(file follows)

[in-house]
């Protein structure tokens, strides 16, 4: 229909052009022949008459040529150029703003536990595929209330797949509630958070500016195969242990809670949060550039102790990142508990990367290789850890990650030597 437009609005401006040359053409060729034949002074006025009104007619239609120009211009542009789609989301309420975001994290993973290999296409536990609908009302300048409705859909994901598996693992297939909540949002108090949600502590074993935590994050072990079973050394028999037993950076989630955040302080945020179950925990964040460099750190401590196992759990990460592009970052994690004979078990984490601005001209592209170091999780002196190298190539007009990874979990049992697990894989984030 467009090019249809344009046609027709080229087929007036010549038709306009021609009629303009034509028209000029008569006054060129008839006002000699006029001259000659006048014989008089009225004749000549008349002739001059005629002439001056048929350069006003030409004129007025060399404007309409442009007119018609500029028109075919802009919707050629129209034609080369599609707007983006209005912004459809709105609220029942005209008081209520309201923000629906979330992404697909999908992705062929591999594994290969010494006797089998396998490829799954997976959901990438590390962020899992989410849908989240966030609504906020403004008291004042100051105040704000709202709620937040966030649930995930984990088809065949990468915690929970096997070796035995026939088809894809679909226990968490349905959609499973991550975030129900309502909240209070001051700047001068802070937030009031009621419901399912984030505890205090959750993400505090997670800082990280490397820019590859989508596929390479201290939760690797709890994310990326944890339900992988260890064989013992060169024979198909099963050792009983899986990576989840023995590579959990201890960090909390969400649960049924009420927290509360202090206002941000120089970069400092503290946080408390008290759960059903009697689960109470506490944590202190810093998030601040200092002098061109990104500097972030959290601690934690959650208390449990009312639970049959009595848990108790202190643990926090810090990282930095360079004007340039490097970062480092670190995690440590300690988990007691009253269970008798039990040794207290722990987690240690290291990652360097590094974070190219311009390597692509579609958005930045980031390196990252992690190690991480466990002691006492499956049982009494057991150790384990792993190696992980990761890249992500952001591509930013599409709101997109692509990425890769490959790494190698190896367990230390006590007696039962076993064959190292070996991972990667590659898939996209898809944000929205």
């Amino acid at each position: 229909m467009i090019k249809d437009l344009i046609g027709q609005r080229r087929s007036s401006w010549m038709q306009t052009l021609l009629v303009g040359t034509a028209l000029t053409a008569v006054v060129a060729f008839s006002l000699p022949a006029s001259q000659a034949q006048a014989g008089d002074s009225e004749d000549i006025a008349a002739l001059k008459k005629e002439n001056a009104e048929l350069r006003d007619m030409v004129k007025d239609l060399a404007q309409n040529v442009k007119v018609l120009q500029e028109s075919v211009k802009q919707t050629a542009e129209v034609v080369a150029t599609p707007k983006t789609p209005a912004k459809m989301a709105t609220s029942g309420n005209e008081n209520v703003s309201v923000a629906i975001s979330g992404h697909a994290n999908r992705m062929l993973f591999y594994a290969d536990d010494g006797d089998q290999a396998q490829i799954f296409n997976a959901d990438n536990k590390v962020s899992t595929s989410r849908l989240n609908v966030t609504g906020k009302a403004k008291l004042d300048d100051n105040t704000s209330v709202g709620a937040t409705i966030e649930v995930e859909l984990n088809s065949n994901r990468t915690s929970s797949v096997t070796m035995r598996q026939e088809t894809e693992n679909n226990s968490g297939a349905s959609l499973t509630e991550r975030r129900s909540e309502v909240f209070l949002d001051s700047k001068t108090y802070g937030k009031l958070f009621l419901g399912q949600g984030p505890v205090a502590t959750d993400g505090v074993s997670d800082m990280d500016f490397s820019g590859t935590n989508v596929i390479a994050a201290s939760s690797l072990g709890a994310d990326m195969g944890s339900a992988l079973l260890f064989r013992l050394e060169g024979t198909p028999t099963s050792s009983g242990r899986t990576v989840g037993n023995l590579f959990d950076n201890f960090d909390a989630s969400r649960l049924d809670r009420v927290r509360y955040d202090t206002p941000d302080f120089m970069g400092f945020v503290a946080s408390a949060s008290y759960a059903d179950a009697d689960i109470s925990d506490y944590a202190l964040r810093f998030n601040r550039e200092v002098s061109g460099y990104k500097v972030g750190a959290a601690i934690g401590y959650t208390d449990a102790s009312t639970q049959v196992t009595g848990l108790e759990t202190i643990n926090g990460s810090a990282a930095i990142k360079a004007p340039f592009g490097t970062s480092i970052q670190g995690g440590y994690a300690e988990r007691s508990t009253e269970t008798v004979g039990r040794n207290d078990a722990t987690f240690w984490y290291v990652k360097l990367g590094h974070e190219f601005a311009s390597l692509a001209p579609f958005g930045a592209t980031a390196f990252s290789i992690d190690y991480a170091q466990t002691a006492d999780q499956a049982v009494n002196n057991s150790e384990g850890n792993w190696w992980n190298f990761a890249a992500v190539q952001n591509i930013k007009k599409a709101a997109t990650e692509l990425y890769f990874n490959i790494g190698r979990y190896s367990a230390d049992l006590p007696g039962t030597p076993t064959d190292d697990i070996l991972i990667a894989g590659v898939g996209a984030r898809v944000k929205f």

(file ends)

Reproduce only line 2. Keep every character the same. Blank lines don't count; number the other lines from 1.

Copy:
């Protein structure tokens, strides 16, 4: 229909052009022949008459040529150029703003536990595929209330797949509630958070500016195969242990809670949060550039102790990142508990990367290789850890990650030597 437009609005401006040359053409060729034949002074006025009104007619239609120009211009542009789609989301309420975001994290993973290999296409536990609908009302300048409705859909994901598996693992297939909540949002108090949600502590074993935590994050072990079973050394028999037993950076989630955040302080945020179950925990964040460099750190401590196992759990990460592009970052994690004979078990984490601005001209592209170091999780002196190298190539007009990874979990049992697990894989984030 467009090019249809344009046609027709080229087929007036010549038709306009021609009629303009034509028209000029008569006054060129008839006002000699006029001259000659006048014989008089009225004749000549008349002739001059005629002439001056048929350069006003030409004129007025060399404007309409442009007119018609500029028109075919802009919707050629129209034609080369599609707007983006209005912004459809709105609220029942005209008081209520309201923000629906979330992404697909999908992705062929591999594994290969010494006797089998396998490829799954997976959901990438590390962020899992989410849908989240966030609504906020403004008291004042100051105040704000709202709620937040966030649930995930984990088809065949990468915690929970096997070796035995026939088809894809679909226990968490349905959609499973991550975030129900309502909240209070001051700047001068802070937030009031009621419901399912984030505890205090959750993400505090997670800082990280490397820019590859989508596929390479201290939760690797709890994310990326944890339900992988260890064989013992060169024979198909099963050792009983899986990576989840023995590579959990201890960090909390969400649960049924009420927290509360202090206002941000120089970069400092503290946080408390008290759960059903009697689960109470506490944590202190810093998030601040200092002098061109990104500097972030959290601690934690959650208390449990009312639970049959009595848990108790202190643990926090810090990282930095360079004007340039490097970062480092670190995690440590300690988990007691009253269970008798039990040794207290722990987690240690290291990652360097590094974070190219311009390597692509579609958005930045980031390196990252992690190690991480466990002691006492499956049982009494057991150790384990792993190696992980990761890249992500952001591509930013599409709101997109692509990425890769490959790494190698190896367990230390006590007696039962076993064959190292070996991972990667590659898939996209898809944000929205």